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Recovering Mahoney sets goals marking progress

| June 2, 2006 12:00 AM

By GWEN ALBERS Western News Reporter

By August, Marcia Mahoney plans to go bike riding with her 9-year-old grandson, Devin.

Rob Sumner has no doubt Mahoney will make it happen.

Seriously injured on March 25 in a car accident on U.S. Highway 2 in the Swamp Creek area south of Libby, Mahoney was put back together with steel plates, pins, rods and 102 staples. She returned home to Libby on May 26, three months earlier than expected.

Sumner, an physical therapist intern, who for five weeks worked with Mahoney at ManorCare rehabilitation center in Spokane, said Mahoney's positive attitude made her speedy recovery possible.

"She's one of those people who's a self-starter," said Sumner, who is working on his doctorate in physical therapy at Eastern Washington University in Cheney. "She doesn't wait for others. Any goal she sets, she achieves. She's not one of those people I had to push."

Steve Mahoney, the retired manager for McDonald's in Libby, is thrilled to have his wife of 32 years home.

"It was difficult for me because I was doing the driving (on the day of the accident)," said Steve Mahoney, 64. "Traveling back and forth (to the hospital in Spokane) was difficult. I couldn't be with my best friend."

The crash occurred as Marcia, Steve and Devin Mahoney, and their Australian Shepherd Border Collie, Kadie, were returning from shopping in Kalispell.

"It was snowing heavily and I was in four-wheel drive doing 30 to 35 mph," said Steve Mahoney, who drives bus for Kootenai Valley Head Start and Harlow's, both in Libby.

"The car started to slide off the road to the right, so I slowly got back in my lane and said 'that was scary,' and then the car went a hard left," he continued.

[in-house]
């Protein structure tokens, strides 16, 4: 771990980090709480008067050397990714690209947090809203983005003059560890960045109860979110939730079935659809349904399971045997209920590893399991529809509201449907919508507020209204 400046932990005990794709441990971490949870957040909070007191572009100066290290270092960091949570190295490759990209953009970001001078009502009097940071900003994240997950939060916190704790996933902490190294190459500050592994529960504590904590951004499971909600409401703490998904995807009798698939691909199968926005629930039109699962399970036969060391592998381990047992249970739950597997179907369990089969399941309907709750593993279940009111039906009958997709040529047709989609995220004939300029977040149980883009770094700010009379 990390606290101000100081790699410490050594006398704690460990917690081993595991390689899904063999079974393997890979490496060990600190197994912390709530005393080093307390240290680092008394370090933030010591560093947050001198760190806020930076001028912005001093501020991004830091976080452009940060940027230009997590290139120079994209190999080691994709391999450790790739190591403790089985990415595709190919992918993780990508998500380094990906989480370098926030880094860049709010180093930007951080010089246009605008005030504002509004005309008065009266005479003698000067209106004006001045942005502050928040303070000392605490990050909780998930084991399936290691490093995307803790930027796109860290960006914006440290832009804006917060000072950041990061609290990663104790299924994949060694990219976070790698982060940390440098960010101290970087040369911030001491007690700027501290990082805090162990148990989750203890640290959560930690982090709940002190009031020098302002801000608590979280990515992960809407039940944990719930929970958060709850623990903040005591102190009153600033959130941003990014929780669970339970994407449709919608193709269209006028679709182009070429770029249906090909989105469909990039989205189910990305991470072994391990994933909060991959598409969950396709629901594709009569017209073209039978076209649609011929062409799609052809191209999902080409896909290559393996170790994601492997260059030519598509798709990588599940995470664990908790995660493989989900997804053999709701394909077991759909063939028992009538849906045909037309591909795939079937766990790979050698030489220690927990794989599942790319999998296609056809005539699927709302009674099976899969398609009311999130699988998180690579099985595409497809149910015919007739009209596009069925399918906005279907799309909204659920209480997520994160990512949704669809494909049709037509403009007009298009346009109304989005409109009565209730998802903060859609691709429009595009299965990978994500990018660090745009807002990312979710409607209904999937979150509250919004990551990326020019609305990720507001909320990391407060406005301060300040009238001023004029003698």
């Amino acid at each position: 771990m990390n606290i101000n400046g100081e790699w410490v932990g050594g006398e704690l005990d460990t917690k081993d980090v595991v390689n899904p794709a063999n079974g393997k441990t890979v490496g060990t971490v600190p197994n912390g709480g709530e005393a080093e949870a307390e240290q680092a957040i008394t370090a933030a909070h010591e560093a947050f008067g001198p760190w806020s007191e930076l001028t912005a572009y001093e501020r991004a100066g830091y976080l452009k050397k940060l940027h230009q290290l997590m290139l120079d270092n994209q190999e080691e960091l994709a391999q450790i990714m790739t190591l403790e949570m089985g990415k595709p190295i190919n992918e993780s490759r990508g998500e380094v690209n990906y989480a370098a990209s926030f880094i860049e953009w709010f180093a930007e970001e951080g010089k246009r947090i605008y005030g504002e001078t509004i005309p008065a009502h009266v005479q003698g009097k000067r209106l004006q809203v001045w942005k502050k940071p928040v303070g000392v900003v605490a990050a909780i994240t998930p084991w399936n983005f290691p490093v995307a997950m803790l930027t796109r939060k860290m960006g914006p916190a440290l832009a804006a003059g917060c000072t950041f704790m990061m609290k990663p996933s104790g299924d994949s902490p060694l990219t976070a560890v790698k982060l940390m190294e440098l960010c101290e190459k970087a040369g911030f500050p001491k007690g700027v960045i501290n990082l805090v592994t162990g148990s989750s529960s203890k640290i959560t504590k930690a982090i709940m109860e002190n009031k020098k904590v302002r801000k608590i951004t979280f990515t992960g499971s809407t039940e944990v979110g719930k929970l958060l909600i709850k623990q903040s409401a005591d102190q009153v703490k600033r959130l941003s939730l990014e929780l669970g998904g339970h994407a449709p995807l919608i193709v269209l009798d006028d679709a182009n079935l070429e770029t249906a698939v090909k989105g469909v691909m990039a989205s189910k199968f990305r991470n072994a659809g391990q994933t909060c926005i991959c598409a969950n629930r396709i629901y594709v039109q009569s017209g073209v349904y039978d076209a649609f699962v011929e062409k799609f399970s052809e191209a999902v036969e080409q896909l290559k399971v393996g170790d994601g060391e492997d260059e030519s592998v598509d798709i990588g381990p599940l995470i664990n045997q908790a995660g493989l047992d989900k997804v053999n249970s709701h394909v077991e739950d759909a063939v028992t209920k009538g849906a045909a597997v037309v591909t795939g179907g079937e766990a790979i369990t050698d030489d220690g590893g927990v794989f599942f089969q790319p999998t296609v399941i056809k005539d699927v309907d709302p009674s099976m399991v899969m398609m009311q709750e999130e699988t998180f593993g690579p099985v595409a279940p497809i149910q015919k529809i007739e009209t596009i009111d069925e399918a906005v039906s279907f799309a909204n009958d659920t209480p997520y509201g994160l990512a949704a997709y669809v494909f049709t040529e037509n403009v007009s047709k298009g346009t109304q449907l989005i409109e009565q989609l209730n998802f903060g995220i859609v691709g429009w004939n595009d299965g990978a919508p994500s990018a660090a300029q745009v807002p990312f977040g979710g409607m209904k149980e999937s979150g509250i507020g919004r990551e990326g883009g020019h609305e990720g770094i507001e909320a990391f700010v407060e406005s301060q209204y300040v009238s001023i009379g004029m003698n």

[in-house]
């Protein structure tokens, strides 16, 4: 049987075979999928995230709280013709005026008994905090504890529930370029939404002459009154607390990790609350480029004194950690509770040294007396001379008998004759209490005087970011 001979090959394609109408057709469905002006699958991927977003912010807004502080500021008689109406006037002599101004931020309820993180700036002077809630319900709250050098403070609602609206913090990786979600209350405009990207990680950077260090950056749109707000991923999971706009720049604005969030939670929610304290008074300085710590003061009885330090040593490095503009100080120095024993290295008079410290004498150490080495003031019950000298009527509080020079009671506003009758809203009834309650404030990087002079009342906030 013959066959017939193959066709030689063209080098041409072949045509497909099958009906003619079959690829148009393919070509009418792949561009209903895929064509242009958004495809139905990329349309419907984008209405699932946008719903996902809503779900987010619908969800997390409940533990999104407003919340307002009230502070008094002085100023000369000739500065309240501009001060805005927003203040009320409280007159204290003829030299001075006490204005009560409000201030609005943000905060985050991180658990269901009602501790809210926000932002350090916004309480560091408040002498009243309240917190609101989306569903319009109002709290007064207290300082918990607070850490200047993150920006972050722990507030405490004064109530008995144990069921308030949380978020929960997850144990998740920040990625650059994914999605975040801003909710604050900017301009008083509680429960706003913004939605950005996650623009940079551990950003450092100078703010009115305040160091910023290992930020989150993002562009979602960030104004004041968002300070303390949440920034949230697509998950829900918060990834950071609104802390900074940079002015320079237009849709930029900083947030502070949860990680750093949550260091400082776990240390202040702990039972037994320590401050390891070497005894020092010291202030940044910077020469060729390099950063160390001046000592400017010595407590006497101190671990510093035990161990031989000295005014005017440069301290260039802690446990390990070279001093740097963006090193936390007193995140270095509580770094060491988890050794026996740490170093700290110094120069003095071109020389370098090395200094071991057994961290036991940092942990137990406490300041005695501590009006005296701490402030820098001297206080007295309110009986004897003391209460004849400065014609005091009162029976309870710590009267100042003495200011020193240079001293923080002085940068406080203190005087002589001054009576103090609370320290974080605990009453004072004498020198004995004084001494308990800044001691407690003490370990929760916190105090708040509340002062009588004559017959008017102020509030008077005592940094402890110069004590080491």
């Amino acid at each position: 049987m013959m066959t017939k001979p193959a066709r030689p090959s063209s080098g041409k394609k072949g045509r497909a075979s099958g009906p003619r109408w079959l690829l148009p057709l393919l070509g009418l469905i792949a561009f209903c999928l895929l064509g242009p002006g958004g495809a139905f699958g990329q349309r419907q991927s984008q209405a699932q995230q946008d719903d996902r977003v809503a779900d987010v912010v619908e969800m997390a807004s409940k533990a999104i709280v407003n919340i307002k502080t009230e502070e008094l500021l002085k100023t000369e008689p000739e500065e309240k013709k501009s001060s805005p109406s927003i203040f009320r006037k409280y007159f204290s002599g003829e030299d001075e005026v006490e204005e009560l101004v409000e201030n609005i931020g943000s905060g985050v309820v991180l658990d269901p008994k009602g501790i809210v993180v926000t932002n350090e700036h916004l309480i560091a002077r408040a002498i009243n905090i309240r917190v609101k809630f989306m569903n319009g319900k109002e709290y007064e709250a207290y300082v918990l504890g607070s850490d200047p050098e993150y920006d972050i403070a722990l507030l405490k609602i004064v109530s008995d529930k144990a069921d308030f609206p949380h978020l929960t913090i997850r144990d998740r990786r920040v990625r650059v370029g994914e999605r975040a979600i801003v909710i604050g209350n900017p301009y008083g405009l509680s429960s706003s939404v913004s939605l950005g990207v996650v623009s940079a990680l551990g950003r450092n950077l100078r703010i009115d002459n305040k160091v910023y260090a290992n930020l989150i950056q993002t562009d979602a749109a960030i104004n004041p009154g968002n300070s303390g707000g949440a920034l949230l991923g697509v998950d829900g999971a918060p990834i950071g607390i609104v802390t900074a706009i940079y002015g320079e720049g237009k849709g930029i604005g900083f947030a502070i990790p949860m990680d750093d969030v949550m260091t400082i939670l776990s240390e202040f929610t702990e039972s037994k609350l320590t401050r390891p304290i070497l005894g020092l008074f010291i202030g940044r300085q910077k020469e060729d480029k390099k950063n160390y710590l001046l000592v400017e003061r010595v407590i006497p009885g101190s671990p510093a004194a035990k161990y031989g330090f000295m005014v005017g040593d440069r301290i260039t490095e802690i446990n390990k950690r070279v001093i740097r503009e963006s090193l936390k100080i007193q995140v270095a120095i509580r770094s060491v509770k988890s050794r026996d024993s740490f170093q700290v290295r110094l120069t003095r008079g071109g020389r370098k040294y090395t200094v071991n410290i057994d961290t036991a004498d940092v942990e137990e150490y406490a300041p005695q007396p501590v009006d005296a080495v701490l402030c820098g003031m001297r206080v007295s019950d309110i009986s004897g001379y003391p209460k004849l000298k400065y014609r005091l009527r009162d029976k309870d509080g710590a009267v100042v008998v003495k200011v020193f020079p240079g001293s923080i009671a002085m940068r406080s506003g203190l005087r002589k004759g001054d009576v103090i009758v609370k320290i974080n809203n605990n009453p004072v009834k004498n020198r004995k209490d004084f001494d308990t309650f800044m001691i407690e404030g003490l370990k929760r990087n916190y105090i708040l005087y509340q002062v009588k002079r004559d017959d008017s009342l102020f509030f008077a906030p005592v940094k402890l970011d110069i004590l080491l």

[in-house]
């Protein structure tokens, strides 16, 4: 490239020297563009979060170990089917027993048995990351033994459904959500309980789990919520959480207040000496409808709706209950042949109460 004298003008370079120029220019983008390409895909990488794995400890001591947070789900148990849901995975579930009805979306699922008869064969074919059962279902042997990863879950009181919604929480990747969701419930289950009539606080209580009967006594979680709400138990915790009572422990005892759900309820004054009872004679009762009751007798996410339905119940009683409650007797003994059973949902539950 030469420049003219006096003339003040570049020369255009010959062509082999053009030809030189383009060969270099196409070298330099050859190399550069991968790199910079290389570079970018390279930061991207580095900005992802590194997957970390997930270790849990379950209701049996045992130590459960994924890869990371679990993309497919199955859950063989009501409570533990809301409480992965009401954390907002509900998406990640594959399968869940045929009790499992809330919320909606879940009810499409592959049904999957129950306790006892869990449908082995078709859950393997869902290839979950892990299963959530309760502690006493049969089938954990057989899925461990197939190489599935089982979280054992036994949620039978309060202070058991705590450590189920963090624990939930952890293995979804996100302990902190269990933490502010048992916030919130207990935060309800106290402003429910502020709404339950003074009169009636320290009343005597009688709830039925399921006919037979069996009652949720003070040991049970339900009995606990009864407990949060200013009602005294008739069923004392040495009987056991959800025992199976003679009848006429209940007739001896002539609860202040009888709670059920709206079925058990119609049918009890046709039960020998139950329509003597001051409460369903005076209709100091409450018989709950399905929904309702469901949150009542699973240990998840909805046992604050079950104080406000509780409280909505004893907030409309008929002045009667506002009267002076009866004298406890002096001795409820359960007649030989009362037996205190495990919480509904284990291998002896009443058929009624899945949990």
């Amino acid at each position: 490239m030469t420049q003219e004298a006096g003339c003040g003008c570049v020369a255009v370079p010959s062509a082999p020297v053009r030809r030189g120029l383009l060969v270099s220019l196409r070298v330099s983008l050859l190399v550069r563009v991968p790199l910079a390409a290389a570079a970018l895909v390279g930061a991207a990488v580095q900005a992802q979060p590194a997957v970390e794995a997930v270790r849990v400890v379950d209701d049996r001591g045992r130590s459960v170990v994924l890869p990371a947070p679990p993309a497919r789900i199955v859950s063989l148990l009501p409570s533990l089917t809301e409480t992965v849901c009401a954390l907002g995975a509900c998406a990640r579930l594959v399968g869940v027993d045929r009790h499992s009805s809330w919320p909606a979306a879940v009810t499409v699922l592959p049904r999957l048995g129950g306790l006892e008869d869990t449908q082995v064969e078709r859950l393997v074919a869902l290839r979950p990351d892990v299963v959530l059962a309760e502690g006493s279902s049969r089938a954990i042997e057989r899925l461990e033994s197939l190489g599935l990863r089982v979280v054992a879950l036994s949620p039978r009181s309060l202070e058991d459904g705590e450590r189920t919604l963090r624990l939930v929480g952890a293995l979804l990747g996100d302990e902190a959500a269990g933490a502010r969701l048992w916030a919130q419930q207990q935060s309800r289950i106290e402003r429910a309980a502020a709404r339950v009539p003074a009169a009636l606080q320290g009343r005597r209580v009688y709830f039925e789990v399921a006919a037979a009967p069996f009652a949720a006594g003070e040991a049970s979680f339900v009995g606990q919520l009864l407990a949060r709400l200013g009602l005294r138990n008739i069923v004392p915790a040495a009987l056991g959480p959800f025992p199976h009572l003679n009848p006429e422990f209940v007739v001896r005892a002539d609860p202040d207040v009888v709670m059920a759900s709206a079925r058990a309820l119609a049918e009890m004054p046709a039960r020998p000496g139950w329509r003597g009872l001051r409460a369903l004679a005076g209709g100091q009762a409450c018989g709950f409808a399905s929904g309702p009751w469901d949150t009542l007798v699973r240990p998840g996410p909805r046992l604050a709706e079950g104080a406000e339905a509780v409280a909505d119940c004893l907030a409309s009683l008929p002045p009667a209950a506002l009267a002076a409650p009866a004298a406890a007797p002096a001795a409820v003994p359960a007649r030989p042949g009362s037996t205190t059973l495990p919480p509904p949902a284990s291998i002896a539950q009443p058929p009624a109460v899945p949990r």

Their 2004 Ford Explorer slammed into a rock wall and landed on its side. Steve and Devin Mahoney were wearing seat belts and suffered bruises. The dog was not hurt.

Sleeping in the back seat without a seat belt, the impact crushed Marcia Mahoney between the front and back seats.

"I remember excruciating pain and nothing after that," the 58-year-old said.

It took rescue officials 45 minutes to free Marcia Mahoney, a food server at Asa Wood Elementary School. She was taken to St. John's Lutheran Hospital and transferred by ambulance to Sacred Heart Medical Center in Spokane. Poor weather conditions made it impossible to fly her to Sacred Heart.

In the intensive care unit for five days, Marcia Mahoney underwent two surgeries that lasted 11 hours. She had broken both legs, her right hip, her pelvis, left arm and shoulder, and a vertebrae in her neck.

"I had a lot of funny looking hardware," Marcia Mahoney said.

Doctors told her it would be at least one year before she would "be normal."

After a month at Sacred Heart, Marcia Mahoney was transferred to ManorCare, where she worked with Sumner.

"The physical therapist was an intern. He was gun-ho," she said. "He pushed me and I pushed right along with him. There were some days I really hurt so bad."

"It's a rough time after an accident," said Sumner. "People get depressed and angry. She had a positive outlook."

Marcia Mahoney believes working out five to six days at Curves before the accident also helped her recovery.

"I was in pretty good shape before (the accident)," she said.

For now, Marcia Mahoney continues with therapy and counts her blessings. She gets around with a walker and looks forward to using a cane and then walking on her own.

"I don't believe in luck," Marcia Mahoney said. "I think God has a purpose for me. I'm going to be OK."